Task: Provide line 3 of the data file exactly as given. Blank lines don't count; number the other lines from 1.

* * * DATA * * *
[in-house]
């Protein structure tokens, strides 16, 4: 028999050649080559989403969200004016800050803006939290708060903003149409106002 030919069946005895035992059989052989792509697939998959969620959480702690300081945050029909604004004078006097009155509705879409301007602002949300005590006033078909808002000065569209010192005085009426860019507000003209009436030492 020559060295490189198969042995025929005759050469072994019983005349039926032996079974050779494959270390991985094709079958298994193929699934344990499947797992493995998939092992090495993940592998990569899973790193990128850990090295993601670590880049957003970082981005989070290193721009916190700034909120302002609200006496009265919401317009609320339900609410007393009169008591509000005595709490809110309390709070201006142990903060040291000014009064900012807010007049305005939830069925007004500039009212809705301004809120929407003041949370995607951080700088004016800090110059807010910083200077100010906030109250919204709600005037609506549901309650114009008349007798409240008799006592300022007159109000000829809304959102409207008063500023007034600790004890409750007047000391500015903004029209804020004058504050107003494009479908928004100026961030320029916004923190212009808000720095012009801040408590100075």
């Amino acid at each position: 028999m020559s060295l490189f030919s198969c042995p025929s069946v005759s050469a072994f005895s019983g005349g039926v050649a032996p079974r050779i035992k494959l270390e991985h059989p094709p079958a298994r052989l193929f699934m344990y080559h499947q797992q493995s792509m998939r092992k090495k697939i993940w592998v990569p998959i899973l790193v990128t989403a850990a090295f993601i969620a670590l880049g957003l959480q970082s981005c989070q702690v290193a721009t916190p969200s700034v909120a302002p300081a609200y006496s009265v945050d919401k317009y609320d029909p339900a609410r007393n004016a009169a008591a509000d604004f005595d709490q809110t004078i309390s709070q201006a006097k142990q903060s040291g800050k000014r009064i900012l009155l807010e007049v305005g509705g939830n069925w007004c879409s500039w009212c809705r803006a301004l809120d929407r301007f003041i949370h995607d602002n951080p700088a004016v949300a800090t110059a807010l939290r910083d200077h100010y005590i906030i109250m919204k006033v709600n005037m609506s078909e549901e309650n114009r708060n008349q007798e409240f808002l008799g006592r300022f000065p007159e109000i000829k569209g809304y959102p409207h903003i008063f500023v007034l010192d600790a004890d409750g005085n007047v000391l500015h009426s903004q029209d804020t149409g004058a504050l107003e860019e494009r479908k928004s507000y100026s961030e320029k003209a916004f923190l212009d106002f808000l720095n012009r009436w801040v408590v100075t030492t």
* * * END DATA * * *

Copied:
């Amino acid at each position: 028999m020559s060295l490189f030919s198969c042995p025929s069946v005759s050469a072994f005895s019983g005349g039926v050649a032996p079974r050779i035992k494959l270390e991985h059989p094709p079958a298994r052989l193929f699934m344990y080559h499947q797992q493995s792509m998939r092992k090495k697939i993940w592998v990569p998959i899973l790193v990128t989403a850990a090295f993601i969620a670590l880049g957003l959480q970082s981005c989070q702690v290193a721009t916190p969200s700034v909120a302002p300081a609200y006496s009265v945050d919401k317009y609320d029909p339900a609410r007393n004016a009169a008591a509000d604004f005595d709490q809110t004078i309390s709070q201006a006097k142990q903060s040291g800050k000014r009064i900012l009155l807010e007049v305005g509705g939830n069925w007004c879409s500039w009212c809705r803006a301004l809120d929407r301007f003041i949370h995607d602002n951080p700088a004016v949300a800090t110059a807010l939290r910083d200077h100010y005590i906030i109250m919204k006033v709600n005037m609506s078909e549901e309650n114009r708060n008349q007798e409240f808002l008799g006592r300022f000065p007159e109000i000829k569209g809304y959102p409207h903003i008063f500023v007034l010192d600790a004890d409750g005085n007047v000391l500015h009426s903004q029209d804020t149409g004058a504050l107003e860019e494009r479908k928004s507000y100026s961030e320029k003209a916004f923190l212009d106002f808000l720095n012009r009436w801040v408590v100075t030492t």